Thousands of years ago, a minority of ancient Egyptians set a majority to work building some of the oldest human-made structures in the world. It seems like we've been debating about how they did it ever since: Water? Animal labor? Magic? A team of researchers thinks they've found the best explanation yet.
In a paper called How they (should have) built the pyramids highlighted on the Physics arXiv blog, three physicists at Indiana State University explain how they came up with a brilliant method for moving huge, heavy stones. You'd never imagine that the cubic blocks of stone, freshly cut from the quarry and weighing many tons, would be rollable.
But what if these blocks weren't four-sided? What if, by strapping three long wooden rods to each face, you could turn them into a 12-sided dodecagon, making them much easier to "roll" along the surface?
The team explains:
Rolling a prism of 4 sides is not efficient, but adding wooden rods to the surface can effectively increase the number of sides. The crew can then pull on a rope wrapped around and passing over the top of the block. In this configuration, static friction acts in the direction of the desired motion, rather than opposing the motion.
It's as simple as it is smart, and the team even tested it out on a scale model to prove it. Now, there's no archaeological evidence to suggest that this method was the one used. But it's definitely just as plausible as any other explanation that's been floating around these past few centuries.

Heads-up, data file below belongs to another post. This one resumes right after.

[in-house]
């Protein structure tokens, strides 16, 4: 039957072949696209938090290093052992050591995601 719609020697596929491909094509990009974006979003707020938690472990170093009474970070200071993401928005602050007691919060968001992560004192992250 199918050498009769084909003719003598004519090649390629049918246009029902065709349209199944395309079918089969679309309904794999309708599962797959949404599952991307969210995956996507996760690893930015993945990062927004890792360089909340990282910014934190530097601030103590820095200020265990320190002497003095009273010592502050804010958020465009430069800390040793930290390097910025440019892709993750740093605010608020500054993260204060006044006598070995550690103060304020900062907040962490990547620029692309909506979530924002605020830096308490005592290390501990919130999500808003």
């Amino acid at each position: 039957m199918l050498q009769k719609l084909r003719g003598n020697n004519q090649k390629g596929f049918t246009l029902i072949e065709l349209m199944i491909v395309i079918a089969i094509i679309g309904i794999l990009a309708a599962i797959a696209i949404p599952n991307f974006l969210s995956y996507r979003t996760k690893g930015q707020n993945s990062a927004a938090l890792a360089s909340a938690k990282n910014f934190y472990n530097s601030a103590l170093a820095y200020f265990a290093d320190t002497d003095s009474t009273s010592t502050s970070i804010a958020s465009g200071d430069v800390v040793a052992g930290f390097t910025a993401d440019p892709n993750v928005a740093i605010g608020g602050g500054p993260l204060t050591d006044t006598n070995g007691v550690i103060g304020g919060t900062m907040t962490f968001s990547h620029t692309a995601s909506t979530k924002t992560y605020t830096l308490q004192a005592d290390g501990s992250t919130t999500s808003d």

In some ways, it makes even more sense. Back in March, another paper explained how the pyramid-destined stones were moved on sledges across the sand, with help from the capillary bridges created by water put down in front of the cart. But as Physics ArXiv points out, some pyramids are quite far away from sources of easy water. This rolling method would explain how those sites got their blocks.
Sadly, we'll probably never be able to say, for sure, what built the pyramids. But in some ways, it makes the endless debate over how even more fun. [Physics arXiv Blog]
Lead image: Dudarev Mikhail